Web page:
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Exxon Mobil reveals full scope of petroleum product emissions

2 min read

For the first time, oil giant Exxon Mobil Corp. has reported the full emissions data on customers’ use of its fuels and other products after coming under pressure from its activist investors.  

In the company’s Energy and Carbon Summary released on Tuesday, the company’s so-called Scope 3 emissions from its product sales in 2019 amounted to 730 million metric tons of carbon dioxide. This is about the same output as the whole of Canada and the highest compared to rival oil companies. 

The data comes after recent pressure from activist investors regarding Exxon’s poor shareholder returns and environmental record. 

In the report, Exxon Mobil said that more focus should go on Scope 1 and 2 emissions, which are within its direct control, rather than on product usage, which depends on customer demand. 

“Scope 3 emissions do not provide meaningful insight into the company’s emission-reduction performance and could be misleading in some respects,” the company said. 

On the other hand, other Western oil companies such as Royal Dutch Shell Plc and BP Plc are targeting emissions cuts that cover Scope 3 figures.

In December 2020, other major investors such as Alliance Bernstein, Wellington Management and California State Teachers’ Retirement System have also joined in the call for Exxon and the oil and gas industry to be more transparent and publish more forward-looking emissions data.

Although Exxon said last month that it would set new, more ambitious targets to reduce emissions per barrel of crude, the company didn’t make any pledges related to reducing its absolute level of pollution.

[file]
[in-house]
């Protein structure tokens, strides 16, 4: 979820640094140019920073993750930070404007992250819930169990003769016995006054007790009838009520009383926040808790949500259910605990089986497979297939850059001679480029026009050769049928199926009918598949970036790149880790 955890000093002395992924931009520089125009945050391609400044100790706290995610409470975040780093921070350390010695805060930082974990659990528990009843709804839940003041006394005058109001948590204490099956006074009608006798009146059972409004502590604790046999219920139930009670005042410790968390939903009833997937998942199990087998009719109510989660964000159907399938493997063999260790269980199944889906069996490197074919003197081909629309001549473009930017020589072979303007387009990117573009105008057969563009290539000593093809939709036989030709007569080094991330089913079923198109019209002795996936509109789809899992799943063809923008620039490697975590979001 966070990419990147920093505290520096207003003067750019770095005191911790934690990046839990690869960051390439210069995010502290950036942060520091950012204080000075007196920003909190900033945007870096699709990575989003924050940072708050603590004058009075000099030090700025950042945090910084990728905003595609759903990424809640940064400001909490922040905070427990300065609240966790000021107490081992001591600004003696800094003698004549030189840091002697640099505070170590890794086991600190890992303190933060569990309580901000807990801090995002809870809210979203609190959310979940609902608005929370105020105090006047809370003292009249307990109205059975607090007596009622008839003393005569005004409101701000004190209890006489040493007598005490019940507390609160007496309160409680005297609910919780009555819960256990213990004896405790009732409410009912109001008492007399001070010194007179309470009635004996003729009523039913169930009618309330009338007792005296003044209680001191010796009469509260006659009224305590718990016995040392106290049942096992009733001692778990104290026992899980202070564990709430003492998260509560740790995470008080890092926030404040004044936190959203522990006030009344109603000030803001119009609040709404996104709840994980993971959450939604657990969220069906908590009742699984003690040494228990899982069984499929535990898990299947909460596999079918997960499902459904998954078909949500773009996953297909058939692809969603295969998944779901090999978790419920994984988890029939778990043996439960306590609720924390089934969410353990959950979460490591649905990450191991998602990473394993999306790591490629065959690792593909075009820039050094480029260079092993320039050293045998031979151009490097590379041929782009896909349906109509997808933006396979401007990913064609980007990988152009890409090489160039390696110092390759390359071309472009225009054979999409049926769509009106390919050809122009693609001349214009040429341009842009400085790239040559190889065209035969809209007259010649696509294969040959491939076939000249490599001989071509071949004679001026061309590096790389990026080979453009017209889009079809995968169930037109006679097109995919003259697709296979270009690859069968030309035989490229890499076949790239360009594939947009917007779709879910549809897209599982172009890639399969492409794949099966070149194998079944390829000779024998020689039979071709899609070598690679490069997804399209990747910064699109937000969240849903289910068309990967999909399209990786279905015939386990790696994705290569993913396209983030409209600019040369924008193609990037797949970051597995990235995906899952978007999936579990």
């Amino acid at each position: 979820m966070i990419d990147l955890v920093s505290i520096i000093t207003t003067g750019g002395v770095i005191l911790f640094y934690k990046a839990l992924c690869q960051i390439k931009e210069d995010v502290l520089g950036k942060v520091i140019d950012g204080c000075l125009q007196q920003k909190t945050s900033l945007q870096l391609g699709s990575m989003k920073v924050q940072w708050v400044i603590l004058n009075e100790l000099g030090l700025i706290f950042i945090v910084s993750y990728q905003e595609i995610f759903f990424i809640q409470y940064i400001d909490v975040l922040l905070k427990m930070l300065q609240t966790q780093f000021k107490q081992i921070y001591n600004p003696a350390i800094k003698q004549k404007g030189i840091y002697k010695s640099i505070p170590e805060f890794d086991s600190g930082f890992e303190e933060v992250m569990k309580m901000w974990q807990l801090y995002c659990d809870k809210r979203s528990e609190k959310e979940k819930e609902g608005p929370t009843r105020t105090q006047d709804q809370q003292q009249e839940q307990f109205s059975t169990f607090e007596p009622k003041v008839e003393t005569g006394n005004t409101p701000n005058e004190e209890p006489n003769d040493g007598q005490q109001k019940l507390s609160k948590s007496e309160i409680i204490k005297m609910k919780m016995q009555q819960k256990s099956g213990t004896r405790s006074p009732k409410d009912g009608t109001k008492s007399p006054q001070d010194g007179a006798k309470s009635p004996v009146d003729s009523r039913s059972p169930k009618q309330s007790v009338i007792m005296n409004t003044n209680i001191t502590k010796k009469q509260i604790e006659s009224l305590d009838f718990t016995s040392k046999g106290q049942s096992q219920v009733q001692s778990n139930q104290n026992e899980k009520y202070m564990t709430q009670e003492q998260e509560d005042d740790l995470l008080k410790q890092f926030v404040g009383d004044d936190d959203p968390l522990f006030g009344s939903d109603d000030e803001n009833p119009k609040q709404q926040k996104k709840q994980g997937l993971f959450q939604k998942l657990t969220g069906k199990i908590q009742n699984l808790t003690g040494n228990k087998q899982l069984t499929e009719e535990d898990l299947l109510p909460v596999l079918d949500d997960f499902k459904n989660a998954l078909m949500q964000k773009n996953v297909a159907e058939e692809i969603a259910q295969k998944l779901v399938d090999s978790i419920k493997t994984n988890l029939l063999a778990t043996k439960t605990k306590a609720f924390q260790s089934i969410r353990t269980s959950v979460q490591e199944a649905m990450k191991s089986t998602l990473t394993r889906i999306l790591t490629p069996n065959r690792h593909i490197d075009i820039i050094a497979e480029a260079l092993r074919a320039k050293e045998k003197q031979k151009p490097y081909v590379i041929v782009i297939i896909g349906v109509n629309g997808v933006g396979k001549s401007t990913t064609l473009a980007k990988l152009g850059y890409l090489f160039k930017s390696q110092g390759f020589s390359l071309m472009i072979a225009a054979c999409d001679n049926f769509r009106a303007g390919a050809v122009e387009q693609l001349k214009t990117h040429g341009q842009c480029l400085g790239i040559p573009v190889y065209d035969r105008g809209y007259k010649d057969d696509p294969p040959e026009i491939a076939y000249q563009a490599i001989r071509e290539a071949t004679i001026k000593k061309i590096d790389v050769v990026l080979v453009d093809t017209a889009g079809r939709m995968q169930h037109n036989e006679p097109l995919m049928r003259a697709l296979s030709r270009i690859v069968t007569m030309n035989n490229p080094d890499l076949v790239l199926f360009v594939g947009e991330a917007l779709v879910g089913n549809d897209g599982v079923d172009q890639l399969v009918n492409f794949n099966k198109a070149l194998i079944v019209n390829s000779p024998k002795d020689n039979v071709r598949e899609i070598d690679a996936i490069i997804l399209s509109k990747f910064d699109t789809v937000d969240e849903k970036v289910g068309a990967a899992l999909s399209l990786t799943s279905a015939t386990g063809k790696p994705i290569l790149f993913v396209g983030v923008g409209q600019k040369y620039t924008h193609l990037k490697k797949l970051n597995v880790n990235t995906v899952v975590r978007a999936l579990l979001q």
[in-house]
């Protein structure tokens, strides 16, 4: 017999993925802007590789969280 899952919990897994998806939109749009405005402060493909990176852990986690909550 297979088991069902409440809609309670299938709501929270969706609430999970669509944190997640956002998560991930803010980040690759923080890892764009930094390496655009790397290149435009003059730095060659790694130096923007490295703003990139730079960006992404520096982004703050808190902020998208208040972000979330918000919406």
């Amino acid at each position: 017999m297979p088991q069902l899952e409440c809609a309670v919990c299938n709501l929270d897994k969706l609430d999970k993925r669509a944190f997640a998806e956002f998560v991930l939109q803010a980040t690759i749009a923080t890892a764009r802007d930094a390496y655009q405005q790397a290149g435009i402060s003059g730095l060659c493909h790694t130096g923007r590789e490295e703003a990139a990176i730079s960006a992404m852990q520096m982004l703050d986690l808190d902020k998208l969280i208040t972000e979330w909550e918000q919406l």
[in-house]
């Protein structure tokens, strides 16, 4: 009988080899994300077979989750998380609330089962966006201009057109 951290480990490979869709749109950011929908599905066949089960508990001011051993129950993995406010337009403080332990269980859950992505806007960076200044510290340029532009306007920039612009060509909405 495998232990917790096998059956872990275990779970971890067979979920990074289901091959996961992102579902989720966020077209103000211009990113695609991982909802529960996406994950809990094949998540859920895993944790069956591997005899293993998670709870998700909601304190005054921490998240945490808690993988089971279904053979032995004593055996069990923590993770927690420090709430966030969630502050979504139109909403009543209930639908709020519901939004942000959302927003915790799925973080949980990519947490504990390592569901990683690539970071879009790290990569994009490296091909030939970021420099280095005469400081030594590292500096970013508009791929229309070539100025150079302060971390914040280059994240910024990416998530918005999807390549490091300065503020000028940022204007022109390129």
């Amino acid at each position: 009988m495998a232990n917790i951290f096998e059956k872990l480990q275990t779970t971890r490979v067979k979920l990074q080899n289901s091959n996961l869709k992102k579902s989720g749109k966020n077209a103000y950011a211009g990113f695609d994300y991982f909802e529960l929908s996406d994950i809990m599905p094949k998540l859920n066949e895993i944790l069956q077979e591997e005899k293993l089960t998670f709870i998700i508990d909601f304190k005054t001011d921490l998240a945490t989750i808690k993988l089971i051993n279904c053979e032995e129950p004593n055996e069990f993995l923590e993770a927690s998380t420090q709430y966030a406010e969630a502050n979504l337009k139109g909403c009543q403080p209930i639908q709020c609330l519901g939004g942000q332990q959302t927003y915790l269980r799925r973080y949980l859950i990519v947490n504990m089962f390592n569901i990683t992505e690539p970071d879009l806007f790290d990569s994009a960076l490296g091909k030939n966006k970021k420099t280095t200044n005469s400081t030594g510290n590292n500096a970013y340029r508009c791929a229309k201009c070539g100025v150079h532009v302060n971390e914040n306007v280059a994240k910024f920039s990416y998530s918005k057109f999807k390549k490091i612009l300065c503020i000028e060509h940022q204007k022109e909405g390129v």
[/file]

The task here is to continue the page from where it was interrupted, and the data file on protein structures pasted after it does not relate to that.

In October, Bloomberg News reported that internal documents showed the company’s 2018 plan to boost oil and gas production was projected to cause a surge in greenhouse gas emissions equivalent to the entire output of Greece. This was however hindered by the pandemic, forcing Exxon to cut capital spending and scale back its growth ambitions. The oil giant said however that the story was misleading because the documents didn’t include additional emissions mitigation efforts that would have been implemented over time. 

In 2019, Exxon’s Scope 1 and 2 emissions fell 3.2% to 120 million tons of carbon dioxide equivalent, the lowest since at least 2010.

Exxon Mobil said in the report that despite energy-transition scenarios that show fossil fuel usage decreasing over time, its oil and gas reserves “face little risk from declining demand”. The company said this is because “substantial majority” of its proved resources will be produced over the next 20 years, when they are supported by “ample demand”. 

Source: Bloomberg News


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